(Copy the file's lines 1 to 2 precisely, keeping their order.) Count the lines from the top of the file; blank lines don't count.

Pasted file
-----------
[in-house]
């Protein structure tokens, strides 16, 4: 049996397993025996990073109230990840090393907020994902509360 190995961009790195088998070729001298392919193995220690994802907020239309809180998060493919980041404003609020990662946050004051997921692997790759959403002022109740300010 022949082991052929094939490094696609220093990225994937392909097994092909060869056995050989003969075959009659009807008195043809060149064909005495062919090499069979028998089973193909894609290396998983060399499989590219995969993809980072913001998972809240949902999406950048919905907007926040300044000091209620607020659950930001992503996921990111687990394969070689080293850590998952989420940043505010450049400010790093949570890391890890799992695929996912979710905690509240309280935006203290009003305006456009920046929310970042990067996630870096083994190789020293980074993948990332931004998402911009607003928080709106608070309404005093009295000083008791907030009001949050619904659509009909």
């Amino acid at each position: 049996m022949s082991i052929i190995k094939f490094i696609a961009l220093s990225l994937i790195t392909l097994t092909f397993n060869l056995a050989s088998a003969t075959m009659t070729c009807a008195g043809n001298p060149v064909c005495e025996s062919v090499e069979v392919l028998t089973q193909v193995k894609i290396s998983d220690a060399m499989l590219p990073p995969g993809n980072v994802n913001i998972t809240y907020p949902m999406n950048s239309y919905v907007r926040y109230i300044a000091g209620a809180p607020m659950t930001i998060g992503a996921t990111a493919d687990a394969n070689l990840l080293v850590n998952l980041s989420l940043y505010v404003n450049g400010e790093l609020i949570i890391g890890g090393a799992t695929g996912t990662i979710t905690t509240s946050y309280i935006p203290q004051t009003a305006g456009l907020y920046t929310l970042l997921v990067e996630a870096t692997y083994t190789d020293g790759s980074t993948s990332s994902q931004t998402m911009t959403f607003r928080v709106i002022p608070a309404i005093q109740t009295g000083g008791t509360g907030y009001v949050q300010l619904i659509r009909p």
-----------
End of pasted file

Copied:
[in-house]
């Protein structure tokens, strides 16, 4: 049996397993025996990073109230990840090393907020994902509360 190995961009790195088998070729001298392919193995220690994802907020239309809180998060493919980041404003609020990662946050004051997921692997790759959403002022109740300010 022949082991052929094939490094696609220093990225994937392909097994092909060869056995050989003969075959009659009807008195043809060149064909005495062919090499069979028998089973193909894609290396998983060399499989590219995969993809980072913001998972809240949902999406950048919905907007926040300044000091209620607020659950930001992503996921990111687990394969070689080293850590998952989420940043505010450049400010790093949570890391890890799992695929996912979710905690509240309280935006203290009003305006456009920046929310970042990067996630870096083994190789020293980074993948990332931004998402911009607003928080709106608070309404005093009295000083008791907030009001949050619904659509009909």